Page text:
The concept of Rocket League is kind of crazy, at least this is what I’ve come to understand after trying to explain it to people who haven’t experienced the game. “You drive a car and play soccer, but the car has a rocket on it, and you fly around a lot.” This is usually the part where they start looking at me really weird, like I’ve said something odd, for some reason. This has happened a few times, so when Rocket League’s developer Psyonix showed off the brand new mode Dropshot, I knew that I was close to giving them the same look. Like they’d said something totally nuts. But I knew that they hadn’t, because this is exactly how they operate. Once I played Dropshot I understood that they once again had something great on their hands, something that might be Rocket League’s best new mode.
Dropshot, like the game in which it is built, sounds crazy. What was once a very definite take on soccer now has no goals, at least not any that are set and present on the map. Instead the goal is the entire floor, but you can’t just chip the ball over and in. Instead you are making the goal as you play, striking the ball into your opponent’s side of the map, breaking away parts of the floor in order to make an opening for you to score.
The best way to describe it without just showing you Psyonix’s traditionally excellent trailer is to point you toward the Disc Wars scene in Tron: Legacy. It’s sort of like this, with players fighting over a single ball, which will blast away parts of your enemy’s floor if you hit it hard and long enough. Cars won’t fall through though, so no worries about messing up your maneuvering. Instead the holes are just for the ball, and these impromptu goals can get rather large.
The ball doesn’t just always chip away at a single hexagon of the floor, instead it will charge up throughout a volley, with players trying to keep it from smashing into their floor, while sending it over to the other side. This also messes with defense tactics, as the ball won’t hurt your side of the map if your team was the last to touch it. So yes, you want to get good shots, but sometimes just a light tap will save the day.
If the ball is fully charged, sending electric sparks across the arena like a mobile Tesla coil that you hit with a rocket powered car, it can do some devastating damage to the enemy’s side: completely knocking out at least one hexagon and charging a ton around it. Sometimes you need to work at an area to get it to open up into a goal, hitting it twice in different spots to knock away enough of the floor to make for a good sized goal. Or you can be like the pros and just get a single hexagon out and then slam the ball in, maybe doing some air dribbling along the way.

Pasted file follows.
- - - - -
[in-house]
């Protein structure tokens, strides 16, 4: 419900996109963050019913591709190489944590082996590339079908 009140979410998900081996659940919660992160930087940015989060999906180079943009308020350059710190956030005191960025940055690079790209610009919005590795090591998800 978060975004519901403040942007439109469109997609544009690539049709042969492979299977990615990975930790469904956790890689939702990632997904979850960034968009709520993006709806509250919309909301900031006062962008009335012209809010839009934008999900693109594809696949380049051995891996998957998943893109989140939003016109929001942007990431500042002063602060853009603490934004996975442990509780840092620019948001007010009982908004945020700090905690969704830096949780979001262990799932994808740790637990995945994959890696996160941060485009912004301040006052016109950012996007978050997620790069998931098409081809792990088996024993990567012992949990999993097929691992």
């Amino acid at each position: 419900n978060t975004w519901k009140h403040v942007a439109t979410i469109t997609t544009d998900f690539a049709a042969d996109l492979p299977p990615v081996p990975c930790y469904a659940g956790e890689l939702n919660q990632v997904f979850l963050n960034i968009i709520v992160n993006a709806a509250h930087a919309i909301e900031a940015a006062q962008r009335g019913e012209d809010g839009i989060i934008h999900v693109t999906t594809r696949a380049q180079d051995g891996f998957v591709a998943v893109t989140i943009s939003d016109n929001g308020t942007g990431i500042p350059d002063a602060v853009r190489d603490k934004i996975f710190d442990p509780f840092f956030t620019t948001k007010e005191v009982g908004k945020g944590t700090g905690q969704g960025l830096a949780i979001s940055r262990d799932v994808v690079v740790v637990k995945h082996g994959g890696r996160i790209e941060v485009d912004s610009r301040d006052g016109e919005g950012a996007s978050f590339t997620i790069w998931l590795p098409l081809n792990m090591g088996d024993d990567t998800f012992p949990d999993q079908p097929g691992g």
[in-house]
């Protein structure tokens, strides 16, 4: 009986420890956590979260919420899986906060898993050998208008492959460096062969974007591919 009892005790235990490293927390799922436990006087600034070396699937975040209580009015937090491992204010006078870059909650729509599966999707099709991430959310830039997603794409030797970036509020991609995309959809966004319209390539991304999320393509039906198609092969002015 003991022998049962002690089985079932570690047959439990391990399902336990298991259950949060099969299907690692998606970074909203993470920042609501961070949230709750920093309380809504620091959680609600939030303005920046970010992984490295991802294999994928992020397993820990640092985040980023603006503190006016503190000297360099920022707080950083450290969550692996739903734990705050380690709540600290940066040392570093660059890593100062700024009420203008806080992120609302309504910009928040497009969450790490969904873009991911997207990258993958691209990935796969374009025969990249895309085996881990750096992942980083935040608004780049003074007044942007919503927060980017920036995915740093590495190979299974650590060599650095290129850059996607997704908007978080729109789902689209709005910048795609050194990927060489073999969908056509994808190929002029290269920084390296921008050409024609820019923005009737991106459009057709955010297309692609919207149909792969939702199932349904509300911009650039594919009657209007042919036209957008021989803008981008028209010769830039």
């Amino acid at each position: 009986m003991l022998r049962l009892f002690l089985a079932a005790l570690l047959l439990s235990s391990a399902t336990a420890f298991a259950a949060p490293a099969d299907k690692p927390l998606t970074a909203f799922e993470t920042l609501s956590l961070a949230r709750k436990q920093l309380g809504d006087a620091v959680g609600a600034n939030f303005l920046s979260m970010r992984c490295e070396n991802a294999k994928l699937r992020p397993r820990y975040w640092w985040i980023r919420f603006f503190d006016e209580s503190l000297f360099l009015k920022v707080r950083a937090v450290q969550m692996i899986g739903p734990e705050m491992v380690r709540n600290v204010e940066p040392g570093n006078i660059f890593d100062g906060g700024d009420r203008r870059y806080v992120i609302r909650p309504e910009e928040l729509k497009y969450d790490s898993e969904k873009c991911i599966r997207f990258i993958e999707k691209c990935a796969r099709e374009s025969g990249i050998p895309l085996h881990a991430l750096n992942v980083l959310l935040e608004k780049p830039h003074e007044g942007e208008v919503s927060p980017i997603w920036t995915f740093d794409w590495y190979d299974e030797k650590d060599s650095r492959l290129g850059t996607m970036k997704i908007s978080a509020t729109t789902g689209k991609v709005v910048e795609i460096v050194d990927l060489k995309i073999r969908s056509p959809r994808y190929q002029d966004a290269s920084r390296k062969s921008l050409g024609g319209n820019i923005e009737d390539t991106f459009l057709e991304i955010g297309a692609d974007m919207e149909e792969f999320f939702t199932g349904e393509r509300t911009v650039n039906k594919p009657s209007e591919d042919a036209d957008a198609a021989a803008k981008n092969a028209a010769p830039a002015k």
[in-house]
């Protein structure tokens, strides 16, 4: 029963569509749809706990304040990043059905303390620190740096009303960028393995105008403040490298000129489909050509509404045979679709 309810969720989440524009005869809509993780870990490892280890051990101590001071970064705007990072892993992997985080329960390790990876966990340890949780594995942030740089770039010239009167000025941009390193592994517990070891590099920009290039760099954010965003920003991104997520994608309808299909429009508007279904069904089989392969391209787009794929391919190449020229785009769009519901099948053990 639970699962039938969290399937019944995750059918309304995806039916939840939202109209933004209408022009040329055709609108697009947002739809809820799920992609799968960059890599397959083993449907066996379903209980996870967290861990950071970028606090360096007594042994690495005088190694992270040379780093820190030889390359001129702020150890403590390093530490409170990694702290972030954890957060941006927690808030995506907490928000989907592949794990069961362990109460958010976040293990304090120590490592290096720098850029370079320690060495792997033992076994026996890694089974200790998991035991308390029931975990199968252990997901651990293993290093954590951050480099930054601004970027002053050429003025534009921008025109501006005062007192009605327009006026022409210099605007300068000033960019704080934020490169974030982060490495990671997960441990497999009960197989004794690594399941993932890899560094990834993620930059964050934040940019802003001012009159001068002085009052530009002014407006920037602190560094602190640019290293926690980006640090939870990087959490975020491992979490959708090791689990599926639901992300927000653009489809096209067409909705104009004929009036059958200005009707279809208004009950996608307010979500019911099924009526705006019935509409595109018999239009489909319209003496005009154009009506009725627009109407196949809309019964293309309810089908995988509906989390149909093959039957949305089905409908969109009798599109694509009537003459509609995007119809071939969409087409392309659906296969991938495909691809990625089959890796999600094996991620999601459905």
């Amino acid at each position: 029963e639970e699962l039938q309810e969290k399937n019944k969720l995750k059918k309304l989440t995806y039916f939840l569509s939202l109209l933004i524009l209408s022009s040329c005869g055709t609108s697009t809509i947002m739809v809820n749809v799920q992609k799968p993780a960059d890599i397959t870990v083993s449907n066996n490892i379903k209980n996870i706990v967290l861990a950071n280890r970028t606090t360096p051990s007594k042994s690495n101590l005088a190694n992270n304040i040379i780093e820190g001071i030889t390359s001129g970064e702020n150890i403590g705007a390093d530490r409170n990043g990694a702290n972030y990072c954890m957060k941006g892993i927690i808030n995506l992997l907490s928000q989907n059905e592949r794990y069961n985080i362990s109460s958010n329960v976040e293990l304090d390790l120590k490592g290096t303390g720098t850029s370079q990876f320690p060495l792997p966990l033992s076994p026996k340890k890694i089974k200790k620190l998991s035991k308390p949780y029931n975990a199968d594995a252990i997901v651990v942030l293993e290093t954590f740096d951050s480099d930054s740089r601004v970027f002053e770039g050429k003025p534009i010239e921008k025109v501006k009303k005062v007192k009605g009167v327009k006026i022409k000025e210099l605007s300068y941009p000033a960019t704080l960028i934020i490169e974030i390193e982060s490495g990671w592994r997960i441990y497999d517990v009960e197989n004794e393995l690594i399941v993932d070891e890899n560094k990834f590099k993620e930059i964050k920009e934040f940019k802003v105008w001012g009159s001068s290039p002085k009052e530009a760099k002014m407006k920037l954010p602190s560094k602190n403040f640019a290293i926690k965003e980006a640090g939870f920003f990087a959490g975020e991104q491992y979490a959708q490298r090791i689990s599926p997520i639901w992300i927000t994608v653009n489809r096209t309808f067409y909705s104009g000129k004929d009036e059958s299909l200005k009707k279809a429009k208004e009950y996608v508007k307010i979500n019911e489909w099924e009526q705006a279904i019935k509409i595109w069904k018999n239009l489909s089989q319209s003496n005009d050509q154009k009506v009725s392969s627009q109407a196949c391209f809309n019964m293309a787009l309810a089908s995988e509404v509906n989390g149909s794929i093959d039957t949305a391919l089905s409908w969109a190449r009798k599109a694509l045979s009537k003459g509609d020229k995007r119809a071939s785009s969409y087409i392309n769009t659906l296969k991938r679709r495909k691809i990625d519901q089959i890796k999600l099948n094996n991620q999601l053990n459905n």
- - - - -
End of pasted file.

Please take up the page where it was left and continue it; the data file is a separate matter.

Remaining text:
Psyonix put a lot of thought into this new Dropshot mode, and it shows
Dropshot seems, from the few games I was able to play of it, like an exceptionally balanced take on Rocket League. The main mode has a massive skill ceiling, allowing for the amazing plays that are currently being pulled off in the Rocket League Championship Series Season 3. But that also can lead to some trouble for less skilled players. Dropshot doesn’t make it so you can take on the top guys without getting murdered, but it’ll give you some semblance of balance due to how the map resets.
Whenever you score a goal the enemy team’s side of the map heals up while yours doesn’t. If you’re playing truly effective defense then your side won’t be too bad, but even the best teams will have some solid damage after a couple of rounds. This gives the enemy a bit of an advantage in the next one, though it’ll never be enough to totally compensate for lower skill. And when games go to overtime they don’t reset, so that last second tying goal won’t totally redeem you this time, if your map has been decimated by the opposition
Our three matches were consistently tight, with two going to overtime and one being decided by a goal in just the last ten seconds. The energy of the game was exceptional, bringing back some of the early feelings I got from playing Rocket League. The magic of the game still hasn’t worn off in my 400+ hours, but Dropshot gave me some new choices to stress over. The strategy of this game is totally altered from its main “soccar” mode counterpart, which is different from the other modes that have been added, which have mostly been slight spins on the base game.
Psyonix put a lot of thought into this new Dropshot mode, and it shows. During my time with the game we discussed other gamemodes that they’ve looked at, such as volleyball. These might seem like good ideas, but they never work out, which is sort of the opposite of how Rocket League and Dropshot have ended up. Dropshot specifically works because it feeds into what makes Rocket League work, giving players interesting new ways to play, and offering deep strategic gameplay with the core physics that you’ve come to love.
As a fan of the game I approached Dropshot with caution, much as I did with the original game and Rumble. Once again Psyonix proved their skills and their dedication to this game that has surprised so many over the last year and a half. They’ve delivered once again on that “sounds crazy, but plays so well” concept while also giving their fans something new to dive into and tear apart in new and interesting ways. Once my time was up with Rocket League’s Dropshot mode I just wanted to see how the pros would take it to a whole new level. Luckily I’ll get to see it when it arrives on March 22nd as a free update.
After trying out the mode I got to chat with one of Psyonix’s Rocket League developers. We’ll have that interview up very soon, so check back for that later on.
- This article was updated on:March 13th, 2017